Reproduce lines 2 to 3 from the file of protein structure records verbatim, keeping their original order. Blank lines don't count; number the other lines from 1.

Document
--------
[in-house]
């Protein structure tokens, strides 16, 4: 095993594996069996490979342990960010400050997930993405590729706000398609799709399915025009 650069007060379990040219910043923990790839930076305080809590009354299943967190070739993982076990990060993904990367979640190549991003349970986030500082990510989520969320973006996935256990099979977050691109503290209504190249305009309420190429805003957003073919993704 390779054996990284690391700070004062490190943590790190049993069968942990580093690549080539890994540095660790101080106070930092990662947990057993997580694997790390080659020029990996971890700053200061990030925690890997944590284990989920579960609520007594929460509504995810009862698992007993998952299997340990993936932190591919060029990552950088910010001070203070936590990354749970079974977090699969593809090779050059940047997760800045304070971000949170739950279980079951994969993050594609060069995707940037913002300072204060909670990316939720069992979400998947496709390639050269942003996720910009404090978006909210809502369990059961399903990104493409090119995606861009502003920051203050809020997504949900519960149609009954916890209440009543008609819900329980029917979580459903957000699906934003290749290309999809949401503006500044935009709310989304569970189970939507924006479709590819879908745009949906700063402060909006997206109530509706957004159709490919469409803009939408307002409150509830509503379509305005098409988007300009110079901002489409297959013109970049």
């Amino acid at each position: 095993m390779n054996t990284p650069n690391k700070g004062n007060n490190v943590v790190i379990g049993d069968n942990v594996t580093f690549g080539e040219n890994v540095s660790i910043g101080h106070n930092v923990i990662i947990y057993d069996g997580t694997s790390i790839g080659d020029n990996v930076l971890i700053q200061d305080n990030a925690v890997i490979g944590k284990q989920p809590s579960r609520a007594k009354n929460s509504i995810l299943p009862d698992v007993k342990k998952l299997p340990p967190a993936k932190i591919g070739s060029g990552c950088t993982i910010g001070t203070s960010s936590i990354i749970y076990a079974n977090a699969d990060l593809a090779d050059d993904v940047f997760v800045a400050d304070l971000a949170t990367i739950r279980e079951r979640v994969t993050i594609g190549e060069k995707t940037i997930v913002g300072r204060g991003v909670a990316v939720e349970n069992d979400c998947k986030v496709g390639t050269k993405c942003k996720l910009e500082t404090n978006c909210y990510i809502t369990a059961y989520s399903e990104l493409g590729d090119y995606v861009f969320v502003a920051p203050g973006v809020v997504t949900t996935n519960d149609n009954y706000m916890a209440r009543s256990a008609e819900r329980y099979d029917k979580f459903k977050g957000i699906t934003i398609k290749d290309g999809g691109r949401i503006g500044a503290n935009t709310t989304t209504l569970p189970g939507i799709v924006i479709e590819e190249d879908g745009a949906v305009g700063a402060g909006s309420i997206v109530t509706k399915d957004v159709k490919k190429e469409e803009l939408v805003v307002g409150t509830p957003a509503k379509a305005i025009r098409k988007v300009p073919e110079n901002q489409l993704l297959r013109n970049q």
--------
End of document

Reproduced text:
């Protein structure tokens, strides 16, 4: 095993594996069996490979342990960010400050997930993405590729706000398609799709399915025009 650069007060379990040219910043923990790839930076305080809590009354299943967190070739993982076990990060993904990367979640190549991003349970986030500082990510989520969320973006996935256990099979977050691109503290209504190249305009309420190429805003957003073919993704 390779054996990284690391700070004062490190943590790190049993069968942990580093690549080539890994540095660790101080106070930092990662947990057993997580694997790390080659020029990996971890700053200061990030925690890997944590284990989920579960609520007594929460509504995810009862698992007993998952299997340990993936932190591919060029990552950088910010001070203070936590990354749970079974977090699969593809090779050059940047997760800045304070971000949170739950279980079951994969993050594609060069995707940037913002300072204060909670990316939720069992979400998947496709390639050269942003996720910009404090978006909210809502369990059961399903990104493409090119995606861009502003920051203050809020997504949900519960149609009954916890209440009543008609819900329980029917979580459903957000699906934003290749290309999809949401503006500044935009709310989304569970189970939507924006479709590819879908745009949906700063402060909006997206109530509706957004159709490919469409803009939408307002409150509830509503379509305005098409988007300009110079901002489409297959013109970049």
């Amino acid at each position: 095993m390779n054996t990284p650069n690391k700070g004062n007060n490190v943590v790190i379990g049993d069968n942990v594996t580093f690549g080539e040219n890994v540095s660790i910043g101080h106070n930092v923990i990662i947990y057993d069996g997580t694997s790390i790839g080659d020029n990996v930076l971890i700053q200061d305080n990030a925690v890997i490979g944590k284990q989920p809590s579960r609520a007594k009354n929460s509504i995810l299943p009862d698992v007993k342990k998952l299997p340990p967190a993936k932190i591919g070739s060029g990552c950088t993982i910010g001070t203070s960010s936590i990354i749970y076990a079974n977090a699969d990060l593809a090779d050059d993904v940047f997760v800045a400050d304070l971000a949170t990367i739950r279980e079951r979640v994969t993050i594609g190549e060069k995707t940037i997930v913002g300072r204060g991003v909670a990316v939720e349970n069992d979400c998947k986030v496709g390639t050269k993405c942003k996720l910009e500082t404090n978006c909210y990510i809502t369990a059961y989520s399903e990104l493409g590729d090119y995606v861009f969320v502003a920051p203050g973006v809020v997504t949900t996935n519960d149609n009954y706000m916890a209440r009543s256990a008609e819900r329980y099979d029917k979580f459903k977050g957000i699906t934003i398609k290749d290309g999809g691109r949401i503006g500044a503290n935009t709310t989304t209504l569970p189970g939507i799709v924006i479709e590819e190249d879908g745009a949906v305009g700063a402060g909006s309420i997206v109530t509706k399915d957004v159709k490919k190429e469409e803009l939408v805003v307002g409150t509830p957003a509503k379509a305005i025009r098409k988007v300009p073919e110079n901002q489409l993704l297959r013109n970049q």